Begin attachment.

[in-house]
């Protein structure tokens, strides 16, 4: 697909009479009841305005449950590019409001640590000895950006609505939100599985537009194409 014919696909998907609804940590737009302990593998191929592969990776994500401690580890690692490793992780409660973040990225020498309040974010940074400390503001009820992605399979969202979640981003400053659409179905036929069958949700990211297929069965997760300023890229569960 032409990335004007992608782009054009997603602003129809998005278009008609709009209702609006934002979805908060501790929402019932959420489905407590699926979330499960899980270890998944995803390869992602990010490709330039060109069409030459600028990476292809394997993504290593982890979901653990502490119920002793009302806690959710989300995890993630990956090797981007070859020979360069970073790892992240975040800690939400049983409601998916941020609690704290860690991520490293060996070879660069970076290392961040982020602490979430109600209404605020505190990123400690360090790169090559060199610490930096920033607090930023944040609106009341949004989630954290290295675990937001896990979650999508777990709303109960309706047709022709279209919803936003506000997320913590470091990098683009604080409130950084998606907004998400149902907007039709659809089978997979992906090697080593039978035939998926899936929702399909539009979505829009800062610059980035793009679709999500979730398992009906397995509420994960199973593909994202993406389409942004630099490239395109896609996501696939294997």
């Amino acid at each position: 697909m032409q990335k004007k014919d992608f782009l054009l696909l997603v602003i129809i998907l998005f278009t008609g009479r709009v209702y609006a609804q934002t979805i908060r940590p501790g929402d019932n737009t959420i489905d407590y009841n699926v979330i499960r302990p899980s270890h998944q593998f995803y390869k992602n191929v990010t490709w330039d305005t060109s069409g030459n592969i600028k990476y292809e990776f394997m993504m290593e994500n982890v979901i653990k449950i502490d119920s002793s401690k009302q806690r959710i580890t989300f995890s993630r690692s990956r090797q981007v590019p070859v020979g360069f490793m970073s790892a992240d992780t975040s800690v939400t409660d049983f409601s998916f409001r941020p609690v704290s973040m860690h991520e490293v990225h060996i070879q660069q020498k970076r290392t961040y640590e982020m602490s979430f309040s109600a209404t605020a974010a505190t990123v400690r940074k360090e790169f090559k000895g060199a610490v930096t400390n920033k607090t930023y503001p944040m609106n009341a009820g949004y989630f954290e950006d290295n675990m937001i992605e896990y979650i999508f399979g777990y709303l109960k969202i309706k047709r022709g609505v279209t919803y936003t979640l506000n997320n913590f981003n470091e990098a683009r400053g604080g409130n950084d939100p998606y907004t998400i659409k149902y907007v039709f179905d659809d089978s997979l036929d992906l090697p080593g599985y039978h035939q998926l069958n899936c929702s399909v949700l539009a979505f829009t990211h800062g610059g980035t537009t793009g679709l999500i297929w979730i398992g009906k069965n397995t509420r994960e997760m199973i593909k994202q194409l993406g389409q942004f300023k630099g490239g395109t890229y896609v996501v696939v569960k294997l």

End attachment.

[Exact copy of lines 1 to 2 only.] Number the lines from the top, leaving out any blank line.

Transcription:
[in-house]
């Protein structure tokens, strides 16, 4: 697909009479009841305005449950590019409001640590000895950006609505939100599985537009194409 014919696909998907609804940590737009302990593998191929592969990776994500401690580890690692490793992780409660973040990225020498309040974010940074400390503001009820992605399979969202979640981003400053659409179905036929069958949700990211297929069965997760300023890229569960 032409990335004007992608782009054009997603602003129809998005278009008609709009209702609006934002979805908060501790929402019932959420489905407590699926979330499960899980270890998944995803390869992602990010490709330039060109069409030459600028990476292809394997993504290593982890979901653990502490119920002793009302806690959710989300995890993630990956090797981007070859020979360069970073790892992240975040800690939400049983409601998916941020609690704290860690991520490293060996070879660069970076290392961040982020602490979430109600209404605020505190990123400690360090790169090559060199610490930096920033607090930023944040609106009341949004989630954290290295675990937001896990979650999508777990709303109960309706047709022709279209919803936003506000997320913590470091990098683009604080409130950084998606907004998400149902907007039709659809089978997979992906090697080593039978035939998926899936929702399909539009979505829009800062610059980035793009679709999500979730398992009906397995509420994960199973593909994202993406389409942004630099490239395109896609996501696939294997």